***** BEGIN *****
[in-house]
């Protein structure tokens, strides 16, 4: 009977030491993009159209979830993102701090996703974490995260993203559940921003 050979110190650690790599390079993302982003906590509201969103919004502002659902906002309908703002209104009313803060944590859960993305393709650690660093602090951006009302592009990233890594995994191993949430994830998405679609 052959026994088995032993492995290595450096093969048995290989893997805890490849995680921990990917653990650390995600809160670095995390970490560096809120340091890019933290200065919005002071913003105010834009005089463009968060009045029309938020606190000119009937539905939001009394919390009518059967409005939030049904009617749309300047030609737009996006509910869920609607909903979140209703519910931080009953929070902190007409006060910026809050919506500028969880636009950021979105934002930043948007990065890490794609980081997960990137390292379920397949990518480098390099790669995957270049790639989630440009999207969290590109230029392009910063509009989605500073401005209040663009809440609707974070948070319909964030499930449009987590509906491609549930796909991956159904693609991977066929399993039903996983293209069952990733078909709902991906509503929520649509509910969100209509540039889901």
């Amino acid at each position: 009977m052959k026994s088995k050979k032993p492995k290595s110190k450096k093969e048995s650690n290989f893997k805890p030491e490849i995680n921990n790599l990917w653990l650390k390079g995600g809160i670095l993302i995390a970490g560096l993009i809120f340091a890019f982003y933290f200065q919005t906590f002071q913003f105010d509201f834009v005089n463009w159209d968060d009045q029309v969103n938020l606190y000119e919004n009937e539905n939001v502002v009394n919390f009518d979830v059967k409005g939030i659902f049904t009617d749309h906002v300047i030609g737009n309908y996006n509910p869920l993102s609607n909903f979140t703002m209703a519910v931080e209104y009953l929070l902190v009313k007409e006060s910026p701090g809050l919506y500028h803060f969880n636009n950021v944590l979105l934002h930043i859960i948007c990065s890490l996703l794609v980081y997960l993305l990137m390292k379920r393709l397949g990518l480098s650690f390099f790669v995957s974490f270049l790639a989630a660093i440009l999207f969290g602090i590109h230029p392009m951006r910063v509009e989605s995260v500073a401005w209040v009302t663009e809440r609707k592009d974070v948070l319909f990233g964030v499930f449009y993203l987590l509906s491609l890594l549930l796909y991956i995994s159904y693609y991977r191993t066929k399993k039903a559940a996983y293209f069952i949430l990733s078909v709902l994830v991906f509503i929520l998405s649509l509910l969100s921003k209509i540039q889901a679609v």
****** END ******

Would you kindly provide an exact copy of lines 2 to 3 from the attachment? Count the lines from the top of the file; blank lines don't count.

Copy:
């Protein structure tokens, strides 16, 4: 009977030491993009159209979830993102701090996703974490995260993203559940921003 050979110190650690790599390079993302982003906590509201969103919004502002659902906002309908703002209104009313803060944590859960993305393709650690660093602090951006009302592009990233890594995994191993949430994830998405679609 052959026994088995032993492995290595450096093969048995290989893997805890490849995680921990990917653990650390995600809160670095995390970490560096809120340091890019933290200065919005002071913003105010834009005089463009968060009045029309938020606190000119009937539905939001009394919390009518059967409005939030049904009617749309300047030609737009996006509910869920609607909903979140209703519910931080009953929070902190007409006060910026809050919506500028969880636009950021979105934002930043948007990065890490794609980081997960990137390292379920397949990518480098390099790669995957270049790639989630440009999207969290590109230029392009910063509009989605500073401005209040663009809440609707974070948070319909964030499930449009987590509906491609549930796909991956159904693609991977066929399993039903996983293209069952990733078909709902991906509503929520649509509910969100209509540039889901």
């Amino acid at each position: 009977m052959k026994s088995k050979k032993p492995k290595s110190k450096k093969e048995s650690n290989f893997k805890p030491e490849i995680n921990n790599l990917w653990l650390k390079g995600g809160i670095l993302i995390a970490g560096l993009i809120f340091a890019f982003y933290f200065q919005t906590f002071q913003f105010d509201f834009v005089n463009w159209d968060d009045q029309v969103n938020l606190y000119e919004n009937e539905n939001v502002v009394n919390f009518d979830v059967k409005g939030i659902f049904t009617d749309h906002v300047i030609g737009n309908y996006n509910p869920l993102s609607n909903f979140t703002m209703a519910v931080e209104y009953l929070l902190v009313k007409e006060s910026p701090g809050l919506y500028h803060f969880n636009n950021v944590l979105l934002h930043i859960i948007c990065s890490l996703l794609v980081y997960l993305l990137m390292k379920r393709l397949g990518l480098s650690f390099f790669v995957s974490f270049l790639a989630a660093i440009l999207f969290g602090i590109h230029p392009m951006r910063v509009e989605s995260v500073a401005w209040v009302t663009e809440r609707k592009d974070v948070l319909f990233g964030v499930f449009y993203l987590l509906s491609l890594l549930l796909y991956i995994s159904y693609y991977r191993t066929k399993k039903a559940a996983y293209f069952i949430l990733s078909v709902l994830v991906f509503i929520l998405s649509l509910l969100s921003k209509i540039q889901a679609v």